Patrina Pink, Gleaner Writer
YEARS BEFORE Facebook, when tweeting was solely a bird's domain, the mailing list reigned supreme. In 1996, one such list circulated on the Web, opening a forum for pregnant women due in May the following year. It would prove to be an active community where they would share ideas on issues as diverse as lactation to keeping malicious mothers-in-law at bay.
Yet, the 'May Moms' couldn't fathom that the bonds forged in cyberspace - a kind of Sisterhood Of The Travelling Pants friendship - would withstand more than a decade of globetrotting, depression, divorce and spousal suicide.
Each day, Gillian Haughton, a communications specialist at the Ministry of National Security, checks her inbox for emails from the May Moms. She has been with the group throughout the 14 years and has seen and discussed it all. This mother of one is grateful for the tips they provided, primarily after the birth of her son Nicholas.
It was a difficult pregnancy for Haughton, as she had miscarried twice before, a traumatic experience for herself and her husband, Norman. Haughton admits that she was apprehensive about childcare.
"I didn't have a sister or anything like that I could turn to, so the 'May Moms' had to be that for me."
Interestingly enough, the group consisted of quite a few childcare experts, having at one time a nurse, lactation specialist, midwife and doctor on the list, and all pregnant.
never an outsider
The 45-year-old is the only Jamaican in the group, as well as the only May Mom of African descent. She says that though the group is otherwise composed of whites, she has never had any reason to feel like an outsider.
Currently, there are mothers residing in as culturally contrasting places as Israel and Kenya. The moms have also embraced one of their members who, after heterosexual relations, is now engaged in a same-sex marriage.
Haughton says religious and cultural differences haven't spurred any major rifts, and that most of the disagreements have been among moms living in the North American region. These email confrontations are referred to by group members as flame wars and are known to get saucy.
Yet, often enough, husbands and in-laws are the subject of angry, bitter messages.
"Whenever a mom sends a heated message, we respond and give her some advice. It's also good for the mom to read what others think and gain some perspective. As she reads the responses, she sort of cools down."
But what of the role of husbands? Haughton admits that there are times when the husband of a May Mom is a bit marginalised; she says that mothers often go to the group to make a decision and husbands sometimes disagree. The husbands of May Moms aren't called by their first names and are referred to as a 'DH', an abbreviation for 'Dear Husband'. Yet, for the most part, the moms have drawn the men into the sisterhood and quite a few of them have been present at May Mom reunions as far back as 1997.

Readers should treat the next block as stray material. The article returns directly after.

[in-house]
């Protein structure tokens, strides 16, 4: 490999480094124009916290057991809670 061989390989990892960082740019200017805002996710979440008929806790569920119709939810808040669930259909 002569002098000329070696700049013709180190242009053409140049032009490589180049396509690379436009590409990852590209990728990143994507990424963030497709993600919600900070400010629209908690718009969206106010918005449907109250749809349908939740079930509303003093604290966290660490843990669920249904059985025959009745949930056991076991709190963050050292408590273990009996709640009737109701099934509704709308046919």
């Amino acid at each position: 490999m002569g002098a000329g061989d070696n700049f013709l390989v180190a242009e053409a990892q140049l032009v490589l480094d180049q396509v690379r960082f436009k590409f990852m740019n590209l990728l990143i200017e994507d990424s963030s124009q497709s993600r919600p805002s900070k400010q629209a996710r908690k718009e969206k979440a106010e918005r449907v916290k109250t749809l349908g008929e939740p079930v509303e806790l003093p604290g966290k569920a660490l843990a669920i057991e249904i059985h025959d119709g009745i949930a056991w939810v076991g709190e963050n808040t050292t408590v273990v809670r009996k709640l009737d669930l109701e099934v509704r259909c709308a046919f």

In 2006, the group had its 10th anniversary in Orlando, and only this July had another reunion in the Grand Canyon in Arizona. Haughton made the journey in July and said the children behaved like siblings separated at birth.
"Quite a few of them have the same birthdays. They became instantly close; my son actually cried when it was time to go home," she said.
The group has been the bedrock for members as they navigate their lives. "We've had a mom whose husband killed himself and that was a pretty tough period for her, as well as the group," said Haughton.
Computer consultant Marie Goldenberg is a very active member of May Moms. The American, who resides in Pennsylvania, says the group has offered priceless support over the years. Goldenberg, 51, also had a challenging pregnancy, and while pregnant with her second child, Sonia, developed severe complications. During the latter stages of her pregnancy, she was bedridden and found comfort and support in being able to chat with women in the same state. She says the group has taught her to shut up and listen.
"This group has taught me the valuing of not arguing sometimes, it's an education I think women need to link up ... . I know my life is better because of this list."
Goldenberg's daughter has been diagnosed with attention deficit hyperactivity disorder, a condition that results in hyperactivity and the inability to focus for extended periods. Goldenberg also has an older son who is autistic.
"What I learnt most from this group is dealing with children's behavioural challenges, it helps to know that you're not alone."
Melody Stallings-Mann, another May Mom, praises the group for helping her navigate her way "through the world of work while, at the same time, trying to be a devoted parent".
May Mom, Tamara Solanti, is now residing in Kenya. She says she will continue to turn to the group as life with teenagers becomes more challenging.
"I look forward to see what these children will become as adults, and sharing the experiences of grandparenting with my friends," says Solanti.
Haughton is also looking forward to the years ahead, as technology continues to ease the strain of communication, she is positive that the group will strive.
"I see us chatting; emailing 10 years from now. There is no end to this thing," says Haughton.
Top: May Moms pose for a campsite picture at their July 2010 reunion in the Grand Canyon in Arizona. From left are Betsy Gartrell Bailey, Gillian Haughton, Betsy Blagdon, Dawn Hall, Kathy Benson, Judy Morgan Loomis, Dana Desonie; Danielle Edwards; and Marie Wallace Goldenberg.